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by Unreal
Rated: 13+ · Other · Sci-fi · #1844502
A little short story about an old hero's end
Few choose how they die.

This is especially true for those who call themselves soldiers. For those who fight well past their prime. For those who fight a fight to heavy for any man to bear.

As the last shell clattered to the ground Tex sighed gasping for breath and glancing around feeling almost unnerved by the near silence as explosions and war raged outside the ship he had worked so hard to hijack. He tossed down his gun the once deadly machine now just a pile of junk clattering on the bloodstained floor.

Walking cautiously forward he checked the seat that had previously been occupied by a pilot, the body was still their, but the soul had left recently. The limp corpse was unceremoniously dumped onto the ground as the aged man sat down in the chair too big for him and his shoulders which had remained straight through wars and into his ripe old age finally sagged as though under a great weight. He lifted an old radio from his belt and turned it on.

“Honey you done yet?”

A voice crackled over the radio tinged with concern, “Yeah I think we’ve cleaned out the ship dad. You okay up there?”

“A couple of new holes in my coat, but mostly just old aches acting up,” brushing his bruised hands through his grey hair the man heaved a sigh of relief, “You and the others make your way to the escape pods hun, I’ll join you once I get this bomb set.”

“Sure thing dad, see you soon.” The radio fell silent.

The old soldier sat his radio down and pulled out a device he’d acquired earlier in his career, close to half a century he guess. About the size of a football, black metal and glass, with a cube the size of his ample fist suspended in the middle. A genius threatening the world might now help save it.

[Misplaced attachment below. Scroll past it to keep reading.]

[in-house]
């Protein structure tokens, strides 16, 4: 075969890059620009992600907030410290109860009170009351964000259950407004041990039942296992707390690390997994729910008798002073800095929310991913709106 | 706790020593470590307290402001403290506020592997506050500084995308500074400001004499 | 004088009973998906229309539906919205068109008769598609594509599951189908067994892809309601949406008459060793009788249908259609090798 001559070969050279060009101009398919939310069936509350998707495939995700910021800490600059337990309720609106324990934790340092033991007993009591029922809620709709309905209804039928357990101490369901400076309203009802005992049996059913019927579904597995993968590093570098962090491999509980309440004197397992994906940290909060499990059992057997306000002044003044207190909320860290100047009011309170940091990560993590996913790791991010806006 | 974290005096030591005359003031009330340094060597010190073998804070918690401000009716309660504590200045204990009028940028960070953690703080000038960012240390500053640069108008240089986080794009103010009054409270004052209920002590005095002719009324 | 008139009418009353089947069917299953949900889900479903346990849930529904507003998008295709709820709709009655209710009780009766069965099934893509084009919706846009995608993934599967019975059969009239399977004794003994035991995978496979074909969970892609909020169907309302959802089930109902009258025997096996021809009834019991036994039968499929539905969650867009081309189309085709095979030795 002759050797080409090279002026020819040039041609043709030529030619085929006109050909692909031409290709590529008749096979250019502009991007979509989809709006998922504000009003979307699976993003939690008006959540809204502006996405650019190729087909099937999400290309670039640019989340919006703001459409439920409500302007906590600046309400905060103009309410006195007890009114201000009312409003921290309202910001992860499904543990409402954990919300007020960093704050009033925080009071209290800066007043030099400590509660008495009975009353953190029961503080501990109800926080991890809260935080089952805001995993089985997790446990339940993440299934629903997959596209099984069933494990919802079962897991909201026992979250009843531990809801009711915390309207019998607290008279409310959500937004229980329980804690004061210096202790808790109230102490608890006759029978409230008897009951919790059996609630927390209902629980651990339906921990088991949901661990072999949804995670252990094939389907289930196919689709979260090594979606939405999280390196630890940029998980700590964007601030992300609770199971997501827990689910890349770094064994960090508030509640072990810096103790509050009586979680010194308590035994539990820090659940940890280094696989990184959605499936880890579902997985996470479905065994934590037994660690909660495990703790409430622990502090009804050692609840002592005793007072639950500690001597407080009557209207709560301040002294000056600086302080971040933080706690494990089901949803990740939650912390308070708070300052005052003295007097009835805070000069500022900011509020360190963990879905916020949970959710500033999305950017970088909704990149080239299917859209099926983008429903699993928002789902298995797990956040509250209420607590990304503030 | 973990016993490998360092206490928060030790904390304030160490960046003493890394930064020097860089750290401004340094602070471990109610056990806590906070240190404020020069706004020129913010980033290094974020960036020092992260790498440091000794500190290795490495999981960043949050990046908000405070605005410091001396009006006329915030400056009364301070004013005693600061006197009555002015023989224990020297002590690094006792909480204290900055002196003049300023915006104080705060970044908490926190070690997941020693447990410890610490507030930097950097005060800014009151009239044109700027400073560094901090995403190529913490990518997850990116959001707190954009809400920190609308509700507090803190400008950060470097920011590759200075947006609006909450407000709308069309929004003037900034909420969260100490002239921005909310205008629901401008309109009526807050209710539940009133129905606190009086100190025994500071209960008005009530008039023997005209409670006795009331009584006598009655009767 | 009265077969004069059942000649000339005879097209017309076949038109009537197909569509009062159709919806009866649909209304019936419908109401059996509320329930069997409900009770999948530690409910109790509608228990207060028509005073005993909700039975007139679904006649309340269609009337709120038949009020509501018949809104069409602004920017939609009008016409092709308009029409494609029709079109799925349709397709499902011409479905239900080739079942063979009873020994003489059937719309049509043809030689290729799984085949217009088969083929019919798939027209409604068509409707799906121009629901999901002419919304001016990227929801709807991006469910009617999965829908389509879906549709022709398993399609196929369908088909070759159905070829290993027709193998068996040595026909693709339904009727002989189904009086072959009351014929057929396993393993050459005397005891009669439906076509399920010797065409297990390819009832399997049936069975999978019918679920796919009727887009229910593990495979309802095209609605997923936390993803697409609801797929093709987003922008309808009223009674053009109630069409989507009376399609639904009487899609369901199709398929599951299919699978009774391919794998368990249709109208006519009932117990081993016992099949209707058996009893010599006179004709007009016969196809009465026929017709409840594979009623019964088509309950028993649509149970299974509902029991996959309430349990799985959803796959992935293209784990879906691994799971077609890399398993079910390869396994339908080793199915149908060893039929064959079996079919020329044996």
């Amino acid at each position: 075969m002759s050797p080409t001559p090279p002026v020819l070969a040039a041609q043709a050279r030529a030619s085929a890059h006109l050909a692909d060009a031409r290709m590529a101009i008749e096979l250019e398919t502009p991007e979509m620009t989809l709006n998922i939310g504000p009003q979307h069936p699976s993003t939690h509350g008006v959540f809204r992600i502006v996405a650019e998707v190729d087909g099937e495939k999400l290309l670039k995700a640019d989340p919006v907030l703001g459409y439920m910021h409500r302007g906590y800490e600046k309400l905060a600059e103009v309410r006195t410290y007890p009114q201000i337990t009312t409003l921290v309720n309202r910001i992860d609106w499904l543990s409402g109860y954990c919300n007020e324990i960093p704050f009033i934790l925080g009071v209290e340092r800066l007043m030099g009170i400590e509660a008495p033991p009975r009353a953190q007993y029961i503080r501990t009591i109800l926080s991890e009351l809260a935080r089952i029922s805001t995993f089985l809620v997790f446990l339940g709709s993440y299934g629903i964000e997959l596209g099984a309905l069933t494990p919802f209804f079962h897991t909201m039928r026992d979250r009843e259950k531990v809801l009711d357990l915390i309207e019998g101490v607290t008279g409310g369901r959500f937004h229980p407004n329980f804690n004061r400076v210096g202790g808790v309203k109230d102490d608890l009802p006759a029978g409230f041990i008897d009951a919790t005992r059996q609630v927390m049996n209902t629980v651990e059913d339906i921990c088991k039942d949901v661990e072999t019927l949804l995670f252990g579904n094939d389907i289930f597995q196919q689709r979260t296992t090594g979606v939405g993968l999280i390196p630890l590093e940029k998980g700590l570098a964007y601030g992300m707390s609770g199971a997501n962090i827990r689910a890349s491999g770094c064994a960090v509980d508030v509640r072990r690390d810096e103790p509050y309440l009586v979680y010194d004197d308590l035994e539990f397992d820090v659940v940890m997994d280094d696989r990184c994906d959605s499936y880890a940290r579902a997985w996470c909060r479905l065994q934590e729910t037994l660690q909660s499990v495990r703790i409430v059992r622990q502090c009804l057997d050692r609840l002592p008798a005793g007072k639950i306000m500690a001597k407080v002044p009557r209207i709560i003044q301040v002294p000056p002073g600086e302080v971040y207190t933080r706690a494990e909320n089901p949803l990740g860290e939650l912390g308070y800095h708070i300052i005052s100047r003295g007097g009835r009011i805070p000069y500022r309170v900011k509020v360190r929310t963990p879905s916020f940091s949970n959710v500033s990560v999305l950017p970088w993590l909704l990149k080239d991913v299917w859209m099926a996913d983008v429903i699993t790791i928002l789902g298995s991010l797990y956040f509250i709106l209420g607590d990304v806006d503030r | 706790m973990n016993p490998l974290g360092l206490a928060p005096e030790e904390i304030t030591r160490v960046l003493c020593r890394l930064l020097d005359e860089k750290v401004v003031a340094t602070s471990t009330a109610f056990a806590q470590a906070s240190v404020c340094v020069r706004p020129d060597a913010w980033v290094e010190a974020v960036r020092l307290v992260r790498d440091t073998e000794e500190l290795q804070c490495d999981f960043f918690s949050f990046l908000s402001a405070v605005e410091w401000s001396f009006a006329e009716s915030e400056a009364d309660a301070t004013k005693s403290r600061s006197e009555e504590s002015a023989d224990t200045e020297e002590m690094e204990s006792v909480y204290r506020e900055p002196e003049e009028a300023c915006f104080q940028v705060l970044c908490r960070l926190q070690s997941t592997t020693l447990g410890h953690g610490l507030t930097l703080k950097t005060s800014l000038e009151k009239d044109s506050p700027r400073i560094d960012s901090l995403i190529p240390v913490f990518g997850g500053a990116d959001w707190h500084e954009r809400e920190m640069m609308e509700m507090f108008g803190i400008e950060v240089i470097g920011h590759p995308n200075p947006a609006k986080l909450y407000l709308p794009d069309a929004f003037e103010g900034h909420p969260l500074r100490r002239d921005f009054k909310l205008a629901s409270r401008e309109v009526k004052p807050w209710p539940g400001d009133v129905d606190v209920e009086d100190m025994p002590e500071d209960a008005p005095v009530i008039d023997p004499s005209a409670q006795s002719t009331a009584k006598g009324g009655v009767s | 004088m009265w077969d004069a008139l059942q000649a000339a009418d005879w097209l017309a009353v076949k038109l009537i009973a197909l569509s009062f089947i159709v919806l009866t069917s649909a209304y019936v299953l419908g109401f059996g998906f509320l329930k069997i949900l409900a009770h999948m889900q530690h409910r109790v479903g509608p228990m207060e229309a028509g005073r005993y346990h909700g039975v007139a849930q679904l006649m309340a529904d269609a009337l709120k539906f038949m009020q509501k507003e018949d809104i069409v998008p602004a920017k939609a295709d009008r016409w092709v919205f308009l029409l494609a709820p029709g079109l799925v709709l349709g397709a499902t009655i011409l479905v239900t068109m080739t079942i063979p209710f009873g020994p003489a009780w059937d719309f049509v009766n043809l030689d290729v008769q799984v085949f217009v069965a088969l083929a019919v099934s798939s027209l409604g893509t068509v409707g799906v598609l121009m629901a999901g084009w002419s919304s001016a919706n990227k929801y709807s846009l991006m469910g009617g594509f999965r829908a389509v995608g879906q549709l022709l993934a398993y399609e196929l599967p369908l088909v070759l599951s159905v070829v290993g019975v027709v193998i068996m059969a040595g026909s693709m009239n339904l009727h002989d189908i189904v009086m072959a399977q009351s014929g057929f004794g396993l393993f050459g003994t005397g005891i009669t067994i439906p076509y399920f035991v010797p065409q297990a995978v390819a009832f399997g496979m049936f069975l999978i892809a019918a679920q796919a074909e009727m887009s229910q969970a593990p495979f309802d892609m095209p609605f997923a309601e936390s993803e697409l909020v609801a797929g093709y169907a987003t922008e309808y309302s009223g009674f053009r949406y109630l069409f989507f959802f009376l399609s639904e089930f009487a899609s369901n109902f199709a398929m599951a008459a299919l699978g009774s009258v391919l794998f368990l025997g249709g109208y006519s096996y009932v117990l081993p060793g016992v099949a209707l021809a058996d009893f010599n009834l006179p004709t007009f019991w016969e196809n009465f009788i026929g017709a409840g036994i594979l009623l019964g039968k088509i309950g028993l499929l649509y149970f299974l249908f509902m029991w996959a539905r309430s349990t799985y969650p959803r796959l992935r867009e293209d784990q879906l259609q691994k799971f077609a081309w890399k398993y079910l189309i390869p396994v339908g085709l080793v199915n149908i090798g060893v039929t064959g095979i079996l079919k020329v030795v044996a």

He chuckled at the irony and carefully set the thing on the ground next to his seat watching as more ship continued to pour through a massive bubble in the sky. He watched them face off with an army of ships he’d help design, unimaginable when he was born. He watched explosions and thousands die, this was nothing new.

He briefly clutched his chest with a twisted arm so broken it was barely human only moving thanks to a set of pistons wrapped around it. He snorted in a brief moment of pain before lying back in his captured seat and whispering, “Not quiet yet. Just a few more minutes please, I know you’ve been more than patient.”

His radio crackled again, “We’re all here, where are you dad?”

“Right here hun,” he answered pressing a button with sad finality.

In the distance there was a clang and the sound of air blowing several armored orbs into the ground.

“Dad, you wouldn’t.” The radio asked with scared certainty. She was smart; she probably already knew what he was doing.

“Sorry little one, but I’m afraid I am,” the father said sadly mindlessly moving the ship like it were a part of him.

“You’re just giving up!” the radio demanded angrily, “I don’t care how wounded you are, a suicide run is a coward’s way out! And my father is no coward!”

With a laugh he answered, “Sharp tongued as ever eh princess? No your dad is no coward, nor is he seriously wounded. I had no plans of surviving this mission to begin with, this old bomb has no timer on it, it’s manually activated. Even if it had one I’d still have to ride this out, break the portal device stop the invasion. As for this being the coward’s way out,” he chuckled sadly, “Do you have any idea how hard it is to do this? I’ll never see you get married, have children, build an insane weapon, or live in a safer world.”